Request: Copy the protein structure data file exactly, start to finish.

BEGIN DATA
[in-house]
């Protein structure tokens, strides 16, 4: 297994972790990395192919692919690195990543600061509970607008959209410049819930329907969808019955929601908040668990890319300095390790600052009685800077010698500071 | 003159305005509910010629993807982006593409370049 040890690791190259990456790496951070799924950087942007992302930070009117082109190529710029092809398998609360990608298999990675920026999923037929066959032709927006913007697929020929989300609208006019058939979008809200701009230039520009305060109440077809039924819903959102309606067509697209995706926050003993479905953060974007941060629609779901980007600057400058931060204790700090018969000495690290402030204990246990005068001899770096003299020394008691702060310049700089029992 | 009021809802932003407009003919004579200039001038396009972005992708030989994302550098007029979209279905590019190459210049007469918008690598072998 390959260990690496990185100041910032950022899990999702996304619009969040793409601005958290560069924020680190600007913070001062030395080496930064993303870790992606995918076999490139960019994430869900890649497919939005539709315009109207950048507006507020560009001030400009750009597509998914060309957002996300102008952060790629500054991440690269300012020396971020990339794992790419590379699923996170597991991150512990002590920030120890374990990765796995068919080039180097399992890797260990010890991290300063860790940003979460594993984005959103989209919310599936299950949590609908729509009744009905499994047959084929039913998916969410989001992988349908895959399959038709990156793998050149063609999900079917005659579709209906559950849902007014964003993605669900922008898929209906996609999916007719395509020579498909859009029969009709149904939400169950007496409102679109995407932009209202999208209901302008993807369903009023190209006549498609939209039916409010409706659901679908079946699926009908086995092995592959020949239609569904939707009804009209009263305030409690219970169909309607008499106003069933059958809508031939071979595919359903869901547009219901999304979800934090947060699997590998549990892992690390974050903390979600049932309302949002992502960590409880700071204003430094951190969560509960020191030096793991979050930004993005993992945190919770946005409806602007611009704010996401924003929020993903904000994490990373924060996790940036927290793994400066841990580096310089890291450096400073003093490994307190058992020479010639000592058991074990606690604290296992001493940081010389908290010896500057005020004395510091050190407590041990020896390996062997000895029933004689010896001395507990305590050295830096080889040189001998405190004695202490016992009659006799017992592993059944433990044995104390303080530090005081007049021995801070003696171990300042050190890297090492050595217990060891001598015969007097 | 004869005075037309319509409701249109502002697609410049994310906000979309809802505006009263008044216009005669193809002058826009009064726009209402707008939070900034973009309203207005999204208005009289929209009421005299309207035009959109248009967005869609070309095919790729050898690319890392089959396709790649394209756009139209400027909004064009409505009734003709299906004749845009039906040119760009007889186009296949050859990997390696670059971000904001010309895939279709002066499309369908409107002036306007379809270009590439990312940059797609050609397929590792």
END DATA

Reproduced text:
[in-house]
């Protein structure tokens, strides 16, 4: 297994972790990395192919692919690195990543600061509970607008959209410049819930329907969808019955929601908040668990890319300095390790600052009685800077010698500071 | 003159305005509910010629993807982006593409370049 040890690791190259990456790496951070799924950087942007992302930070009117082109190529710029092809398998609360990608298999990675920026999923037929066959032709927006913007697929020929989300609208006019058939979008809200701009230039520009305060109440077809039924819903959102309606067509697209995706926050003993479905953060974007941060629609779901980007600057400058931060204790700090018969000495690290402030204990246990005068001899770096003299020394008691702060310049700089029992 | 009021809802932003407009003919004579200039001038396009972005992708030989994302550098007029979209279905590019190459210049007469918008690598072998 390959260990690496990185100041910032950022899990999702996304619009969040793409601005958290560069924020680190600007913070001062030395080496930064993303870790992606995918076999490139960019994430869900890649497919939005539709315009109207950048507006507020560009001030400009750009597509998914060309957002996300102008952060790629500054991440690269300012020396971020990339794992790419590379699923996170597991991150512990002590920030120890374990990765796995068919080039180097399992890797260990010890991290300063860790940003979460594993984005959103989209919310599936299950949590609908729509009744009905499994047959084929039913998916969410989001992988349908895959399959038709990156793998050149063609999900079917005659579709209906559950849902007014964003993605669900922008898929209906996609999916007719395509020579498909859009029969009709149904939400169950007496409102679109995407932009209202999208209901302008993807369903009023190209006549498609939209039916409010409706659901679908079946699926009908086995092995592959020949239609569904939707009804009209009263305030409690219970169909309607008499106003069933059958809508031939071979595919359903869901547009219901999304979800934090947060699997590998549990892992690390974050903390979600049932309302949002992502960590409880700071204003430094951190969560509960020191030096793991979050930004993005993992945190919770946005409806602007611009704010996401924003929020993903904000994490990373924060996790940036927290793994400066841990580096310089890291450096400073003093490994307190058992020479010639000592058991074990606690604290296992001493940081010389908290010896500057005020004395510091050190407590041990020896390996062997000895029933004689010896001395507990305590050295830096080889040189001998405190004695202490016992009659006799017992592993059944433990044995104390303080530090005081007049021995801070003696171990300042050190890297090492050595217990060891001598015969007097 | 004869005075037309319509409701249109502002697609410049994310906000979309809802505006009263008044216009005669193809002058826009009064726009209402707008939070900034973009309203207005999204208005009289929209009421005299309207035009959109248009967005869609070309095919790729050898690319890392089959396709790649394209756009139209400027909004064009409505009734003709299906004749845009039906040119760009007889186009296949050859990997390696670059971000904001010309895939279709002066499309369908409107002036306007379809270009590439990312940059797609050609397929590792």